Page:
- Trae Patton/NBC
Six years after the show ended, 13 out of 14 contestants in the study had regained a significant amount of weight. Four of them are heavier today than they were before the show began.
The results highlight a disheartening reality: Losing weight is hard work, but keeping it off is harder – especially if you’re significantly overweight.
Still, the study’s somber findings also draw attention to some key principles that anyone looking to losing weight and stay fit can follow:
1. Aim to lose only a few pounds each week.
- Lisa Creech Bledsoe / Flickr
Shedding pounds too rapidly can be a red flag for a diet that might encourage unsafe behaviors, and losing weight too slowly might be so discouraging you give up.
Instead, aim to lose about 1-3 pounds each week, University of Texas professor of exercise science and the executive director of the Fitness Institute of Texas Philip Stanforth recently told Business Insider.
“During the losing phase, you need a calorie deficit,” said Stanforth. At the maximum, you want to burn 1,000 calories more each day than you eat. “That typically means you’re losing a few pounds a week. And that tends to be a lot more sustainable than losing a whole bunch at once.”
2. Be mindful of portion size.
- Yelp/Peter K.
The standard size of many foods, whether they’re fast-food, sit-down meals, or even groceries, has grown by as much as 138% since the 1970s, according to data from the American Journal of Public Health, the Journal of Nutrition, and the Journal of the American Medical Association.
So instead of cutting out a specific food group – whether its carbs or fat – you might be better off simply being more mindful about how much of everything you eat.
Of course, there are always some foods to keep an eye out for, like those with high concentrations of a few specific ingredients. A 20-ounce bottle of soda, for example, has roughly 65 grams (just about 16 teaspoons) of sugar. So go for a smaller size instead, or opt for the refreshing classic: All natural tap.
3. “Eat food. Not too much. Mostly plants.”
- Flickr/Sonny Abesamis
Vegetables and fruits are high in key vitamins; most have a good amount of fiber to help with digestion and keep you feeling full.
Dr. Mark Hyman, director of the Cleveland Clinic’s Center for Functional Medicine, says “about 70 to 80% of your diet should be plant foods,” like vegetables, whole grains, beans, and fruits.
“It should basically include whole, fresh food that’s unprocessed and high in fiber and phytonutrients,” says Hyman, the latter of which are plant-derived compounds associated with positive health effects.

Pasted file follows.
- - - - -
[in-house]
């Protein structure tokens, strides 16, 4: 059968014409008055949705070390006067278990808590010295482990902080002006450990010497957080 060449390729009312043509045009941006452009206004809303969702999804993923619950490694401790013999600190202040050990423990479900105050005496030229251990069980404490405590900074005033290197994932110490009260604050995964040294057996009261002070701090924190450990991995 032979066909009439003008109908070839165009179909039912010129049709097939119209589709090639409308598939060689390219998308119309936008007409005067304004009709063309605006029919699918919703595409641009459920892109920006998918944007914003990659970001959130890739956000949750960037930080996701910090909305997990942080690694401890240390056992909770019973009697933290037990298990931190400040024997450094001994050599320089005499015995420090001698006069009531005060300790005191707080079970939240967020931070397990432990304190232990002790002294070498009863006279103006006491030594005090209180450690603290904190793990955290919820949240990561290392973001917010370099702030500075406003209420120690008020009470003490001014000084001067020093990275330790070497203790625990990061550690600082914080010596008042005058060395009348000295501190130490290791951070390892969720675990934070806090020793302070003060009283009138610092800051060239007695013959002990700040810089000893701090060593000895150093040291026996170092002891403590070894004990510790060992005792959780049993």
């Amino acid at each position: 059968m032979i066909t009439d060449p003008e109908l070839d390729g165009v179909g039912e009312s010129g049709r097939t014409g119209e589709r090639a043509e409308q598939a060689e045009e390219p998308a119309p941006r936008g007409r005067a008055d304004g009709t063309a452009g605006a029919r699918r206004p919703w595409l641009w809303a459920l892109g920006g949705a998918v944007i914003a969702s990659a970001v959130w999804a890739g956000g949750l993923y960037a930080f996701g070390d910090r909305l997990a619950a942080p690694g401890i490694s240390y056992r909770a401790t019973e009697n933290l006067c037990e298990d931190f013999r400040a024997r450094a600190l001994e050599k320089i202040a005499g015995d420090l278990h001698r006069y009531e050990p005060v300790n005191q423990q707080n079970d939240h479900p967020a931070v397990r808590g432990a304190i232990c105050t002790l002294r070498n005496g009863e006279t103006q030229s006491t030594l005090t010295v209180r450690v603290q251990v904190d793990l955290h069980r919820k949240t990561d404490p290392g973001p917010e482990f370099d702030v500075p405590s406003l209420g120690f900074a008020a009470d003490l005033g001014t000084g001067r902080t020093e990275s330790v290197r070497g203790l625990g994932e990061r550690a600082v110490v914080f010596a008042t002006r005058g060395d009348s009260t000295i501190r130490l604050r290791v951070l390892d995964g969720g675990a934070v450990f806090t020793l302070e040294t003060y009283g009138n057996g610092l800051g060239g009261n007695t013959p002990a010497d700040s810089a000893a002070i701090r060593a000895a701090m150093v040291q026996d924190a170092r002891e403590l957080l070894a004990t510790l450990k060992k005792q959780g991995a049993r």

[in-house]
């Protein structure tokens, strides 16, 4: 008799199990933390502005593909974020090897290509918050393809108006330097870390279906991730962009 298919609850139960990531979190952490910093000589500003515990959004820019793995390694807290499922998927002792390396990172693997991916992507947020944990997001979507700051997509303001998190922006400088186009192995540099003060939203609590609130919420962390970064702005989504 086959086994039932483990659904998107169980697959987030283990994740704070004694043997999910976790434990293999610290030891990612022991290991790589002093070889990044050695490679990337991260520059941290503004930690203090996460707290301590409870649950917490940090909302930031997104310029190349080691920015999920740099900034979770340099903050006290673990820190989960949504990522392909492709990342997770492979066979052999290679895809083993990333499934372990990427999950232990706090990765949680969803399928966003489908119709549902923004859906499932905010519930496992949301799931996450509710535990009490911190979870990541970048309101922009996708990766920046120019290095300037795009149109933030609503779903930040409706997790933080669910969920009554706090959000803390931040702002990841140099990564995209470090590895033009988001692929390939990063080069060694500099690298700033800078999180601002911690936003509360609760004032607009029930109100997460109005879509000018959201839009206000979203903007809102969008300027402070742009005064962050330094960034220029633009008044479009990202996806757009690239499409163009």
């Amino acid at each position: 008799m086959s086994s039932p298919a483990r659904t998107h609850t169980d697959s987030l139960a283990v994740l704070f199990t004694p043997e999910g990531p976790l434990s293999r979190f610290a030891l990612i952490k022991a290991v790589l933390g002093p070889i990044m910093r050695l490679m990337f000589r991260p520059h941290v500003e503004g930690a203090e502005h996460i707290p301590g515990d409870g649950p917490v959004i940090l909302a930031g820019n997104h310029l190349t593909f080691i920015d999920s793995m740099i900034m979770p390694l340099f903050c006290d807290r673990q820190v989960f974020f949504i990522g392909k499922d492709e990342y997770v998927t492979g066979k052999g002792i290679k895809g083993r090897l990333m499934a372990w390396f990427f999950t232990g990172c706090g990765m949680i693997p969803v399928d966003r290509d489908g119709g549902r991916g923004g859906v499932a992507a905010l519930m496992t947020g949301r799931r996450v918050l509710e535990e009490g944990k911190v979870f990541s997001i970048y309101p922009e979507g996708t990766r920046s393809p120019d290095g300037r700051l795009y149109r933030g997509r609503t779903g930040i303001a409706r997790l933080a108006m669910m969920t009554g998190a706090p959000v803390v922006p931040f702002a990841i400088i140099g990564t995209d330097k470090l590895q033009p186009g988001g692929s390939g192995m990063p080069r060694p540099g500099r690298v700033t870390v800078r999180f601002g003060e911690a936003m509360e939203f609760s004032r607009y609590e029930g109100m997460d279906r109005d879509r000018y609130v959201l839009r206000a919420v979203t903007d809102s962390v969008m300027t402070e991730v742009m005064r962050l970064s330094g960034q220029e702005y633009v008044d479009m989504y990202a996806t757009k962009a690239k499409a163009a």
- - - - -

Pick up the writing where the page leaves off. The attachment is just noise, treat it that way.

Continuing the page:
You can start small, for example, by adding a serving of steamed veggies to every dinner. This list should help you get started.
4. Don’t diet.
- Flickr/IRRI Photos
Instead of thinking about going on a drastic, limiting eating plan for a few weeks, opt for lifestyle changes that you can keep up forever.
In the weeks and months after a diet ends, research suggests most of us slide back into old, unhealthy eating habits. This is one of the reasons some people who successfully diet end up re-gaining weight. (The other reasons, which are becoming clearer as more research is done, can be summarized here.)
“You know we tend to say you go on a diet, butthat also implies you’re going to go off of it,” said Stanforth. “And that’s not how we should be looking at this.”
Instead, incorporate more whole grains, vegetable fats, fibrous fruits, and good sources of protein like fish, lean meats, and nuts into your diet and start limiting your intake of refined carbs and sugar like white bread and candy.
5. Remember: Working out is important, but so is changing how and what you eat.
- Flickr/Nathan Rupert
But working out also burns far fewer calories – and takes more time – than most of us might think. (A general rule is that walking 1 mile burns about 100 calories, so “burning off” a 220-calorie Snickers would require walking roughly 2.2 miles).
So in addition to upping your fitness regimen, aim to avoid or cut down your intake of high-sugar, high-calorie foods and swap in lighter, more nutrient-dense alternatives like a handful of nuts or seeds or a few dollops of plain Greek yogurt.